I felt my wife stir beside me. She heard this beneath Binh's words, as well, and grew angry at him, I think. It made her fear another woman. I should speak, I knew. But I looked again at Hoa and she was bending to the table and she picked up the dragon head and turned to face Tri's daughter and I could see Hoa's face for a moment there, caught full in the sunlight, and in this light the parts of her body that she had because of me seemed very clear, the highness of her brow, the half expressed roundness of the lids of her eyes, the length of her nose, the wideness of her mouth, her hair neither dark nor light. And I had a twist of sadness for her, as if she had gotten from me imperfect cells that had made a club foot or an open spine or a weak heart.
She lifted the dragon high with both hands and raised it over her, and she slowly brought it down: her hair, her brow disappeared into the dragon, her eyes and her nose and her mouth, my daughter's face disappeared into great bright eyes, flared nostrils, cheeks of blood red and a brow of green. And Tri's daughter clapped her hands and laughed and the dragon head angled down and opened its mouth to her as if to cry out.
I looked at Binh and he was waiting for me to speak and I looked at the others and then at Thao. Her face was slightly turned to me but her eyes were lowered. I thought, It's been nearly twenty years since I first lay down with you and touched those places on your body that were smooth and soft and that are coarser now, and I love them still, I love them more for their very coarseness. I do not wish to open the past either, my wife. But this is my village and I was seen across a field by millions and the eyes of that other country turn this way.
I let a little of the past back into me then, and I did not know what to say. A house with a wraparound porch and maple trees and a grass yard cut close and edged each week in a perfect line along a sidewalk: things unknown in this place. Things that I could see without pain only when they sat unpeopled in my head. Things of a family that were worth keeping only from a summer day when the maple leaves did not stir and when no one from inside this house was visible, no sounds could be heard from inside. How to say that for these Vietnamese who sensed --always--even the dead spirits of a family? Who in this circle could imagine that only this was good in that past life of mine: a maple tree and the smell of fresh paint on the porch, just dried into a Victorian green and smelling like something new, and the creak of a chain on a swing there, my feet touching and pushing, lifting me as if I was flying away.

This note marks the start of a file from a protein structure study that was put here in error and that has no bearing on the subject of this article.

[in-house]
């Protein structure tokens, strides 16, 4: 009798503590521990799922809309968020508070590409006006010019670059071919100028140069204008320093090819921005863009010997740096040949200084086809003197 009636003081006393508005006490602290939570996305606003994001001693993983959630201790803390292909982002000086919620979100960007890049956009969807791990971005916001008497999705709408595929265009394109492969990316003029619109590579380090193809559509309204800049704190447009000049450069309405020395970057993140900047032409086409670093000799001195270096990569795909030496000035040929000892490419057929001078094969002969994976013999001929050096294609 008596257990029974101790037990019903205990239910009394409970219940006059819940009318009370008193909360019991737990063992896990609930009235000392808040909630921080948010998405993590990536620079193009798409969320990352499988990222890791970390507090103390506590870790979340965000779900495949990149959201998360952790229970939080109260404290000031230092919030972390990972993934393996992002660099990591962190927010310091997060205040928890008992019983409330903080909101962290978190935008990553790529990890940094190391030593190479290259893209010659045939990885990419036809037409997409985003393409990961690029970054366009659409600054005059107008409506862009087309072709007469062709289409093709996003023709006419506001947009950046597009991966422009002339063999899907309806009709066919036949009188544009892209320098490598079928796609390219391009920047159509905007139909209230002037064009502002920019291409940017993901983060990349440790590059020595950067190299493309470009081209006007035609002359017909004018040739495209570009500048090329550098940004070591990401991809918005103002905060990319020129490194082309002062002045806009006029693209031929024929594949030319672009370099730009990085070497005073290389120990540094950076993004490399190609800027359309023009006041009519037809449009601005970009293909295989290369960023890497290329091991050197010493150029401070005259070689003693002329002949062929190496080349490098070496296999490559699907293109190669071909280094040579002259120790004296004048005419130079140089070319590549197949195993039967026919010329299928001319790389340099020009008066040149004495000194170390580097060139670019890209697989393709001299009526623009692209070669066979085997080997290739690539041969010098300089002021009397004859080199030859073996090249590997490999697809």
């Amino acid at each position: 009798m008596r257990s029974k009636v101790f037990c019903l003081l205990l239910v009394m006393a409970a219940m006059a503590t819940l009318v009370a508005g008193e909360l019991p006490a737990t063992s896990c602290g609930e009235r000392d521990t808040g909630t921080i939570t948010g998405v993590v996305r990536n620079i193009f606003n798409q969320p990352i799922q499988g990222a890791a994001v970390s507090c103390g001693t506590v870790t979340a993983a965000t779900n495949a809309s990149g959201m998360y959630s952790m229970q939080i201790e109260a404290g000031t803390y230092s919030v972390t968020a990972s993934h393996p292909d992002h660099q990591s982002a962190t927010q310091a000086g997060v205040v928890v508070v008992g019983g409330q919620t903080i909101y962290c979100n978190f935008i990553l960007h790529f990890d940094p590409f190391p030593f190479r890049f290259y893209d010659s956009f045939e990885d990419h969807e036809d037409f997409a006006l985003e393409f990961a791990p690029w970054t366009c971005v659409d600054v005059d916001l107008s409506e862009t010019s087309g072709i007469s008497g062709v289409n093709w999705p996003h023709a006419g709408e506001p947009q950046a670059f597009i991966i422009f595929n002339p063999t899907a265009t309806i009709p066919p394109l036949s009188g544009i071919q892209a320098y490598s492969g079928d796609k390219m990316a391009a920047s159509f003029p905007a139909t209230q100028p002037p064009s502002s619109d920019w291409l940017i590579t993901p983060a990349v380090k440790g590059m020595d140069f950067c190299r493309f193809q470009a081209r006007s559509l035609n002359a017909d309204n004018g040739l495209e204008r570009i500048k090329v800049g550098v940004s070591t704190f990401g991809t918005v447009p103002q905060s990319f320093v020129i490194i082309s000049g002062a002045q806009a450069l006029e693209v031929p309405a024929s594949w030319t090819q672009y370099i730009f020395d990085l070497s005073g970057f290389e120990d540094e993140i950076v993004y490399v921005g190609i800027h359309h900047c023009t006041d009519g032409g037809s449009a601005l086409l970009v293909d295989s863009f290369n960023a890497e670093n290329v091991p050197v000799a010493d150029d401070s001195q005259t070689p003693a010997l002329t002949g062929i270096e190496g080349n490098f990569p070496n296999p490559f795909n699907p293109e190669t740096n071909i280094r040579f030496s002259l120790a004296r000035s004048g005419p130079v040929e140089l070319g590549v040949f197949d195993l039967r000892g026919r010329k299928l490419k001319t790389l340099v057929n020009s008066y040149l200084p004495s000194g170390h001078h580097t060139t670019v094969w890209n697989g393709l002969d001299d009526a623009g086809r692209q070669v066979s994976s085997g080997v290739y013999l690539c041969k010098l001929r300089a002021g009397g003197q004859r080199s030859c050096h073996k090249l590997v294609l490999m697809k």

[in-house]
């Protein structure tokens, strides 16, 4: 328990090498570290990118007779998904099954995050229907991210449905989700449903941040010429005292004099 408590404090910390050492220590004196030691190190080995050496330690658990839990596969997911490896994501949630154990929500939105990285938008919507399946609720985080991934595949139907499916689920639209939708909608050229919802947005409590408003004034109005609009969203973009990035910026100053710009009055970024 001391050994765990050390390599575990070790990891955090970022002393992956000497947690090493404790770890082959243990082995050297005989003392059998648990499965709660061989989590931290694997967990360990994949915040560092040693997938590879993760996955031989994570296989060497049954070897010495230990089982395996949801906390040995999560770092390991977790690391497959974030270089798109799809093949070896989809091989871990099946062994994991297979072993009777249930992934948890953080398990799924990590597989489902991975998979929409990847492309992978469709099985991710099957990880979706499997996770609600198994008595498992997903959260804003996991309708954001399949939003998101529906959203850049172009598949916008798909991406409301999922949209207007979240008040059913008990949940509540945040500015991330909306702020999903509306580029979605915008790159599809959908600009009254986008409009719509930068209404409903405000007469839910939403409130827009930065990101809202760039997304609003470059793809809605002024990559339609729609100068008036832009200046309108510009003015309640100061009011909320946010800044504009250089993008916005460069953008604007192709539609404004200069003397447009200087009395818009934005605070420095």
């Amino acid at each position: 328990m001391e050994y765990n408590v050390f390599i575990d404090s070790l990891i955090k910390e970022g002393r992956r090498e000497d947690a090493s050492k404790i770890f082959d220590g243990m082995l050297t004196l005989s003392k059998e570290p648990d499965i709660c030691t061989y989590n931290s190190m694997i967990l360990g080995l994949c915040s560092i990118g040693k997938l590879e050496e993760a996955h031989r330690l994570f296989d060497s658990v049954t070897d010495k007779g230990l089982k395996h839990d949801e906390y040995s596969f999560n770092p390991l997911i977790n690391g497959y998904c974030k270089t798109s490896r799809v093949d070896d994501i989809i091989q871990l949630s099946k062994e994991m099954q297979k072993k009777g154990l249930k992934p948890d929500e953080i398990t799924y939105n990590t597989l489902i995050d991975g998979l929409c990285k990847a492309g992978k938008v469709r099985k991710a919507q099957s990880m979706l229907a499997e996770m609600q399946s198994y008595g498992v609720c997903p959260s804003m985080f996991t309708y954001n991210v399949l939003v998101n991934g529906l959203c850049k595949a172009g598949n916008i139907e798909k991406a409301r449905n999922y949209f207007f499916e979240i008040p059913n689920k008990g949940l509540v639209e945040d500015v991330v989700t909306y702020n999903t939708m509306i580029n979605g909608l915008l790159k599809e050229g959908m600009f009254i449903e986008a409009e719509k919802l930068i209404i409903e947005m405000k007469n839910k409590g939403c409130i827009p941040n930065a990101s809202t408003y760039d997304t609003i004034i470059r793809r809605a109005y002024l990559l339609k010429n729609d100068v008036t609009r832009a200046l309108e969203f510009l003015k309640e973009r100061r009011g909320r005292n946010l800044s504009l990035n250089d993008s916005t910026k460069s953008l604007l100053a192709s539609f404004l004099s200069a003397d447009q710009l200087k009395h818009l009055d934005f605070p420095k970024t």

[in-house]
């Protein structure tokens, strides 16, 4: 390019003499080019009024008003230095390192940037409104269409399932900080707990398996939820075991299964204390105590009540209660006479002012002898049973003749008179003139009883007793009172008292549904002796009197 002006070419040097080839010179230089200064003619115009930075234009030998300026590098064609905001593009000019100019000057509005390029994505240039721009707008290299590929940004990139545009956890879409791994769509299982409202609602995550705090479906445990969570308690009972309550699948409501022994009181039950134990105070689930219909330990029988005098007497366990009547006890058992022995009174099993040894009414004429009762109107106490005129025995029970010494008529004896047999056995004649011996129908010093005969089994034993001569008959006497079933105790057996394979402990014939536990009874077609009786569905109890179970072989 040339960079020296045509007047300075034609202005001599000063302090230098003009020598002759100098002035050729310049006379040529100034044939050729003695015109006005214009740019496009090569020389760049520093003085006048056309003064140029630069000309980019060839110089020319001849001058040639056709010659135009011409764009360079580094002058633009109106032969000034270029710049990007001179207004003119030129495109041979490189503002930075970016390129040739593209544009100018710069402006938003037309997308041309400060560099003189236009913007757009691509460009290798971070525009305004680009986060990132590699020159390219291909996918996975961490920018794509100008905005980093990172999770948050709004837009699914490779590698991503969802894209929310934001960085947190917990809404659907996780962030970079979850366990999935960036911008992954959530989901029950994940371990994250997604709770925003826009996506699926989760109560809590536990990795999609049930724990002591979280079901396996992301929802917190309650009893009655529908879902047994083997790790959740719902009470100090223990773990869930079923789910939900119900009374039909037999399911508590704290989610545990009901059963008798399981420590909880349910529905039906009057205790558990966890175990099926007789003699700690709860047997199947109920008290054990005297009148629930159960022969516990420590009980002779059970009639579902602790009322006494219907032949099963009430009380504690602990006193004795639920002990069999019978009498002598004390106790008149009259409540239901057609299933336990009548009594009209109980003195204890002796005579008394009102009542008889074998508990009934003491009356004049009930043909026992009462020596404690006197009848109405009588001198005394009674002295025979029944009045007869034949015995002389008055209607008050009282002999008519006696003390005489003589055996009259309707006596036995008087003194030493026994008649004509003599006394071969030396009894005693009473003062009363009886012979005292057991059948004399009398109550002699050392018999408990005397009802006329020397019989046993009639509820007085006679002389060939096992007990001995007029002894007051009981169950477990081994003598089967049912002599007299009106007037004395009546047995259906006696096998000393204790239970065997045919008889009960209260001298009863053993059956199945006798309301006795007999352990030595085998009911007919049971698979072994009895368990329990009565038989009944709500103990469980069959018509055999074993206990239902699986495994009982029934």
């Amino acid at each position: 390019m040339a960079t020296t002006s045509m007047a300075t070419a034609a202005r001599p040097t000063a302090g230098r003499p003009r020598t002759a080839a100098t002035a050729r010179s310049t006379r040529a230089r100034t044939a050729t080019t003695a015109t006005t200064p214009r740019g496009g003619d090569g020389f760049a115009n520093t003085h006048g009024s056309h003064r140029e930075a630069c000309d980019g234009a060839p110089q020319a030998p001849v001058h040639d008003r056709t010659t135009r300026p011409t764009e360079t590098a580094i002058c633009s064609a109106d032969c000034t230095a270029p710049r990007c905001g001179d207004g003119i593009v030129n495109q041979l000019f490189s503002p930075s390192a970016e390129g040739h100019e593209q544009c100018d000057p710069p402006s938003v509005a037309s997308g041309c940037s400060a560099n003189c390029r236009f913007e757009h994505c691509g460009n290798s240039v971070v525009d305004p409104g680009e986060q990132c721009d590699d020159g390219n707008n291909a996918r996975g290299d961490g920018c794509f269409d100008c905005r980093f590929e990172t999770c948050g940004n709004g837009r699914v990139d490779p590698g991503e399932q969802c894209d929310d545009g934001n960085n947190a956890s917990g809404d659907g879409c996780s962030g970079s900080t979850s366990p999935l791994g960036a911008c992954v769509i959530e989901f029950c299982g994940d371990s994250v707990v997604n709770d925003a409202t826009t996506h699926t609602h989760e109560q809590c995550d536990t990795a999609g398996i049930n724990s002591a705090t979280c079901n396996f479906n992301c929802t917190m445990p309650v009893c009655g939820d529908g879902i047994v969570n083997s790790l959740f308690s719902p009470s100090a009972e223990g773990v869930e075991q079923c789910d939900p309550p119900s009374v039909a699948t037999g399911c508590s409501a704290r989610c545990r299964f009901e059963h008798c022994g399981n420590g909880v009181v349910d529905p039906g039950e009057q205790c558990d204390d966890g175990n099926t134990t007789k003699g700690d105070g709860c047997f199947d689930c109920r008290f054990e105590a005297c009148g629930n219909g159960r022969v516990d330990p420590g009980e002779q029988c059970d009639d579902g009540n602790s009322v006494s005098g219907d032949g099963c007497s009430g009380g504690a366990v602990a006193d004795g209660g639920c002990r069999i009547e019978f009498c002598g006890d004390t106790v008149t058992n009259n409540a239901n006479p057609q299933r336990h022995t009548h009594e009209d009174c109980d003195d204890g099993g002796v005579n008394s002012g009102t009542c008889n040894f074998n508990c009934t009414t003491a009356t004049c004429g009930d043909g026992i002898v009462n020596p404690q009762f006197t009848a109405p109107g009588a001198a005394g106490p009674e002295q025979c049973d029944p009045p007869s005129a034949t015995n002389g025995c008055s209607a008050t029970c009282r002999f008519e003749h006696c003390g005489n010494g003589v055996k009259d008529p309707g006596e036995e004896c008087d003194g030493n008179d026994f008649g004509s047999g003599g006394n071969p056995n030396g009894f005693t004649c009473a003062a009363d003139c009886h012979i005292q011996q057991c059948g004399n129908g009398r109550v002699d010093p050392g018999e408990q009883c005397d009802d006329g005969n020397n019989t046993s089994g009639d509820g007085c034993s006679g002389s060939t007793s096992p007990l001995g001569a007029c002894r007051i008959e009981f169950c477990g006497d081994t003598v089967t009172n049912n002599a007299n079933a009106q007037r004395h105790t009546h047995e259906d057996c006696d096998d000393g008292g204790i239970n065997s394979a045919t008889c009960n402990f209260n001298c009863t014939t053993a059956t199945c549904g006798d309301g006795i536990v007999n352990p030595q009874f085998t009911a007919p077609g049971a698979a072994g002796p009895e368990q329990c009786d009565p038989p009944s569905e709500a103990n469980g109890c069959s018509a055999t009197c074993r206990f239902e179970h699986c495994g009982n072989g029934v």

And these thoughts frightened me. I was thinking about these Vietnamese now from a distance, how they could not know me, and I wanted to blame this distance on that other self that was creeping back in, but it was hard now entirely to do that. After all, this was my past and the haunches it crept on could find strength only from me. And Tri's daughter shrieked and laughed across the way and there was a faint, muffled roaring that I recognized as my daughter's voice and I knew not to look. I could not look at that.
And I rose up from where I crouched and I said, "I'm sorry," and I stepped out of the circle and I did not look at my wife and I did not look at my daughter and I hesitated only for a moment and I knew that no one here would ask me again to speak of this and that was their way and I looked along our village street, down a little slope to a closing of the trees, the road I had followed when Binh first saw me weary and ready to sleep. And I took one step now in that direction, toward the trees, and another step, and I walked away.
I walked for a long time and went up, into a piney wood, and this was an American smell, as American as it was Vietnamese. There were two tall pine trees in the yard behind the house with the wraparound porch and it smelled just like this and there was a chill that made me tremble briefly, tremble in the chest, in the heart, right then, passing through the shadow of a great isolated pine in a little clearing and open to the wind, and the nights in the highlands could be American, too, it could be cold at times here in Vietnam, even in this country of rice paddies and water buffalo.